Campaign flyer from Joe’s first Chapel Hill Town Council race, 1979

About Joe

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Chapel Hill, N.C., United States
Joe Herzenberg was born June 25, 1941, to Morris & Marjorie Herzenberg. His father owned the town pharmacy in Franklin, N.J., where Joe grew up. After he graduated from Yale University in 1964, Joe went to Mississippi to register voters for Freedom Summer. He joined the faculty of historically black Tougaloo College, where he was appointed chair of the history department. Joe arrived in Chapel Hill in 1969 to enroll as a graduate student in history at the University of North Carolina, and, along with his partner Lightning Brown, soon immersed himself in local, state, and national politics. Although Joe’s first campaign for the Chapel Hill Town Council in 1979 was unsuccessful, he was appointed to the Council to fill a vacant seat and served until 1981. In 1987, he was elected to the Council, becoming the former Confederacy's first openly gay elected official. Joe died surrounded by friends on October 28, 2007. He was 66 years old.

Saturday, June 27, 2009

Inside the halls of power: Gays and lesbians have served the Carolinas well

Q-Notes, June 27, 2009


In the 1980s, the chances for any openly gay man or lesbian woman wining an election to public office were pretty much slim-to-none. That didn’t stop scores of gay and lesbian North Carolinians from throwing their hat into the ring and giving it a shot.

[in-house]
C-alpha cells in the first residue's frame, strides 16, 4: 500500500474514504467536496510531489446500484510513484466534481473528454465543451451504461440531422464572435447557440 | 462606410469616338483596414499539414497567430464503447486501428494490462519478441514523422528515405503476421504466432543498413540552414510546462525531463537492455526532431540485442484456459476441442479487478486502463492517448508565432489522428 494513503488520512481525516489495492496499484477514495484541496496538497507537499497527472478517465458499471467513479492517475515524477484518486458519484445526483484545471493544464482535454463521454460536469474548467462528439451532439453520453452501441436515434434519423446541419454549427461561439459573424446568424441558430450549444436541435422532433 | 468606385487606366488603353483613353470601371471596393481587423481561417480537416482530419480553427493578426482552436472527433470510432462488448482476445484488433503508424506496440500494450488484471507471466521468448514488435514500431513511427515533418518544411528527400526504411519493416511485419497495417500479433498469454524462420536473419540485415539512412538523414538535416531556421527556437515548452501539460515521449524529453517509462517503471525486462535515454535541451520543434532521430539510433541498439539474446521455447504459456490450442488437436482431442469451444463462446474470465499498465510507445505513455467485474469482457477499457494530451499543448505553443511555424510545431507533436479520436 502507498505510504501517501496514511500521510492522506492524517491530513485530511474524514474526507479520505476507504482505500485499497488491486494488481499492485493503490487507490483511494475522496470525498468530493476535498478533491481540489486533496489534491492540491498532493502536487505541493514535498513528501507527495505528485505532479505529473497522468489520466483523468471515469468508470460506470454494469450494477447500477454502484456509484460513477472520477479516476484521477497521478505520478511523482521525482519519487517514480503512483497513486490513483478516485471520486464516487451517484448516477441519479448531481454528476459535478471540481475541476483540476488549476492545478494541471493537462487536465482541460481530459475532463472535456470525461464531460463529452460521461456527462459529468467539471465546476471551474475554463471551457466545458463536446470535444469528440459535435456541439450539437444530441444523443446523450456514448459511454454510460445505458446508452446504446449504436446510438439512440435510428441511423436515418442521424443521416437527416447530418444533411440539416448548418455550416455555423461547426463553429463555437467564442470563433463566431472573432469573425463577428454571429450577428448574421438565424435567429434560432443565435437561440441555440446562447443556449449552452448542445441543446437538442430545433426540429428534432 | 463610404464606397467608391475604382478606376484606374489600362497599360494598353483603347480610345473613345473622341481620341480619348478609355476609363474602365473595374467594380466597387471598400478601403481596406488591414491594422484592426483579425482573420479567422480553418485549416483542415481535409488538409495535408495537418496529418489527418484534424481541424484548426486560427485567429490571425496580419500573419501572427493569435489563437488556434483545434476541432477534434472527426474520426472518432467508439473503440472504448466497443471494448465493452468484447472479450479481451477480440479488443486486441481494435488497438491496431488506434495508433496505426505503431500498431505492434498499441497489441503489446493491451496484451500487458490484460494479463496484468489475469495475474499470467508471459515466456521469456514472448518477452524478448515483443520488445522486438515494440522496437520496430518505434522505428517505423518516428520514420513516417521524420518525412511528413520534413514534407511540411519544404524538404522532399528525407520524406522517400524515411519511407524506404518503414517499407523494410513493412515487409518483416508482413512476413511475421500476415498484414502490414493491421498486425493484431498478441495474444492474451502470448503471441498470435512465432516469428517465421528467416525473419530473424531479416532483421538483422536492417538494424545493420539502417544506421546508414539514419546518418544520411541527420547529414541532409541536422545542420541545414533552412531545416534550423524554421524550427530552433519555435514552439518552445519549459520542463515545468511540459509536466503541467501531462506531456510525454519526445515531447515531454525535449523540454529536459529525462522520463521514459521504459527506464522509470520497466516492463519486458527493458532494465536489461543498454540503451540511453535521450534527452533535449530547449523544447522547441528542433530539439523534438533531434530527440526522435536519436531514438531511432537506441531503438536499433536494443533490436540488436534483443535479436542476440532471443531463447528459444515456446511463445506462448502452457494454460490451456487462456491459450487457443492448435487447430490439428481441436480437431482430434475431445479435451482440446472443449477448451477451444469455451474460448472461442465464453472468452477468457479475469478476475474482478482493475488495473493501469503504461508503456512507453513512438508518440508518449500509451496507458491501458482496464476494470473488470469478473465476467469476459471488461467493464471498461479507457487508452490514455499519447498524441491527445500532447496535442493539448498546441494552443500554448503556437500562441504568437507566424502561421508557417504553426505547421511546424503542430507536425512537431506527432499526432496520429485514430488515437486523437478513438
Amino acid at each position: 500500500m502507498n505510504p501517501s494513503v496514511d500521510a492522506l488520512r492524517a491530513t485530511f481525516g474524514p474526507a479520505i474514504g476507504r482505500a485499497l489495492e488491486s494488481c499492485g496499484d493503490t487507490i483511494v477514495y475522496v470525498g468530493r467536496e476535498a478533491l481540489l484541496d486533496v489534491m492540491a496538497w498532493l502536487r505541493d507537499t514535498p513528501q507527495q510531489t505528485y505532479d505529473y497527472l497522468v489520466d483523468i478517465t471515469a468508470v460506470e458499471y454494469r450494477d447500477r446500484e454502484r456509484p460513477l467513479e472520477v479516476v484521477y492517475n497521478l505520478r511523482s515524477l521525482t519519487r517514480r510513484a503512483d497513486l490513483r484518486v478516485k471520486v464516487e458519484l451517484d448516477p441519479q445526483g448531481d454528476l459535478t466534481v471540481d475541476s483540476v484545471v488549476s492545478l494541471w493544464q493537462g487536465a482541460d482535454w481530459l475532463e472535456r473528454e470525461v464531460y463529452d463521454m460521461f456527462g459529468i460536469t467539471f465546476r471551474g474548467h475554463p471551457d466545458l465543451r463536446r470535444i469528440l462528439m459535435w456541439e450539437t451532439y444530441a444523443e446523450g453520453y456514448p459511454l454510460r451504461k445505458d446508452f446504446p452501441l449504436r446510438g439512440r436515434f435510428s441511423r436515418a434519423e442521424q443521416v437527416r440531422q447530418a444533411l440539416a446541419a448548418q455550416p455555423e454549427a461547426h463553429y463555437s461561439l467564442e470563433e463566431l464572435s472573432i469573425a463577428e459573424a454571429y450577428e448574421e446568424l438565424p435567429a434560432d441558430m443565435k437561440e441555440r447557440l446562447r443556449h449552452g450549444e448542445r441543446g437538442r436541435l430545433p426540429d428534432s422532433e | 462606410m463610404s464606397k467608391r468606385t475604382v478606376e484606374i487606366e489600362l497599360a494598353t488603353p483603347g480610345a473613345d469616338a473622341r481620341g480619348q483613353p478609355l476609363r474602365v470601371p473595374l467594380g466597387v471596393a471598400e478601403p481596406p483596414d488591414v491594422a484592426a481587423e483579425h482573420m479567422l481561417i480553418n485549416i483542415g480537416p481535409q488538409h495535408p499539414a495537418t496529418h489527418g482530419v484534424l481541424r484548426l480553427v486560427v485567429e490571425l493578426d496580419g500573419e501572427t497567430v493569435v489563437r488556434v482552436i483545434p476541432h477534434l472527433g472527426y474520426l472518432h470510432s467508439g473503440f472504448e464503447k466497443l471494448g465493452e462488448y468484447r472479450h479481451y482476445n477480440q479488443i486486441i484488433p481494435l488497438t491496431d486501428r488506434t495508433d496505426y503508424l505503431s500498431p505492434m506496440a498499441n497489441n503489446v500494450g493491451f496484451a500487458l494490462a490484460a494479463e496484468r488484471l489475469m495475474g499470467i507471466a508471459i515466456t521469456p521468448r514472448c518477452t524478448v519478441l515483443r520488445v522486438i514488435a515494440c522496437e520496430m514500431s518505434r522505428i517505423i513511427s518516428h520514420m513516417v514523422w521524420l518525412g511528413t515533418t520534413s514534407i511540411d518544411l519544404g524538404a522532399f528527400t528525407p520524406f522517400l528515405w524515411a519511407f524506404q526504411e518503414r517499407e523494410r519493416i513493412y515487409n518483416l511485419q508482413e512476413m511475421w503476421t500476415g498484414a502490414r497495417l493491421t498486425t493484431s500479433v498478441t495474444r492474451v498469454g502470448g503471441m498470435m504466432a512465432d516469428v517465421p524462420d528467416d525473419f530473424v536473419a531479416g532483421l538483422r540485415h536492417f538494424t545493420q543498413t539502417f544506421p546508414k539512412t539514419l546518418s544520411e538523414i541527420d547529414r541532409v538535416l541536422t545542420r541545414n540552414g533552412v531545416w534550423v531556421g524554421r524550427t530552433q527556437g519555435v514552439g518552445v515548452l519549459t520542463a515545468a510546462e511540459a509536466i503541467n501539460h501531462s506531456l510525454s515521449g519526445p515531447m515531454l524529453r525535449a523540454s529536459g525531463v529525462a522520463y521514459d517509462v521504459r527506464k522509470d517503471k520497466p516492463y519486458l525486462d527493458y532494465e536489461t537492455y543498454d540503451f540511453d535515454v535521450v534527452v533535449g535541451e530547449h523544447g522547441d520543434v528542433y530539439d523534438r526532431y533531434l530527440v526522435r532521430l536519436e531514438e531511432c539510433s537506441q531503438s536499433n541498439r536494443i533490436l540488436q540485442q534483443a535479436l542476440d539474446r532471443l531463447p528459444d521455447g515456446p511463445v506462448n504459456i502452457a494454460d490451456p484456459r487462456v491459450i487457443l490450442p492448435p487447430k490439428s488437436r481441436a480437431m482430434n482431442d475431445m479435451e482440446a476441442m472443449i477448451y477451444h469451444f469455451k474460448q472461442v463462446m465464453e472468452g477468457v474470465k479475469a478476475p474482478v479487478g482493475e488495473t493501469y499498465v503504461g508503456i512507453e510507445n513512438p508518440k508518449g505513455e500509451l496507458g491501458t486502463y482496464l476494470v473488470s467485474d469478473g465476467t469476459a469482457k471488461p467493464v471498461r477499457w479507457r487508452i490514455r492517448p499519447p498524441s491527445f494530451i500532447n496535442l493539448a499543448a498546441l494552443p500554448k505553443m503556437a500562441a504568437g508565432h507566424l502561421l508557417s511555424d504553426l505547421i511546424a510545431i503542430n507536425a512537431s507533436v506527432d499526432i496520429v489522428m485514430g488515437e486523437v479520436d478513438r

Bob and Lightning

On August 25, 1981, openly gay N.C. State University graduate student Bob Hoy filed to run for the Raleigh City Council where just a generation before, arch-conservative Jesse Helms held office. Hoy was ultimately unsuccessful. Even The Front Page, North Carolina’s most comprehensive gay and lesbian newspaper at the time, said Hoy wasn’t a “serious contender.”

The Front Page’s writers changed their tune when Lightning A. Brown came onto the scene, extolling his abilities and platform. Just weeks after Hoy filed to run in Raleigh, Brown filed to run for the Chapel Hill Town Council.

Come election day, neither Hoy nor Brown won. Hoy picked up only three percent of the vote in his primary. Brown picked up more than 1,400 votes in his primary, but ultimately failed to capture the 2,100 votes required to continue on to the general election.

Hoy’s and Brown’s candidacies are likely the first openly gay candidacies for public office in the Carolinas.

‘The Mayor of Franklin St.’

Brown’s partner, Joseph Herzenberg, would go down in history. At the same time Brown was fighting for his chance to become Chapel Hill’s first openly gay town councilman, Herzenberg — not yet out — lost his chance to continue serving on the council.

Herzenberg had run for the council before. In 1979, he was narrowly defeated. He was later appointed to the council when University of North Carolina-Chapel Hill student Gerry Cohen resigned. Trying to keep that seat in 1981, Herzenberg barely missed the mark, losing his seat in the same primary election that saw his partner’s defeat.

That didn’t stop Joe. In 1987, he ran again and won, becoming the state’s first openly gay elected official. Serving until 1993, Herzenberg was instrumental in political organizing statewide and was a co-founder of the Equality North Carolina Political Action Committee.

He died of complications from diabetes at the age of 66 on Oct. 28, 2007.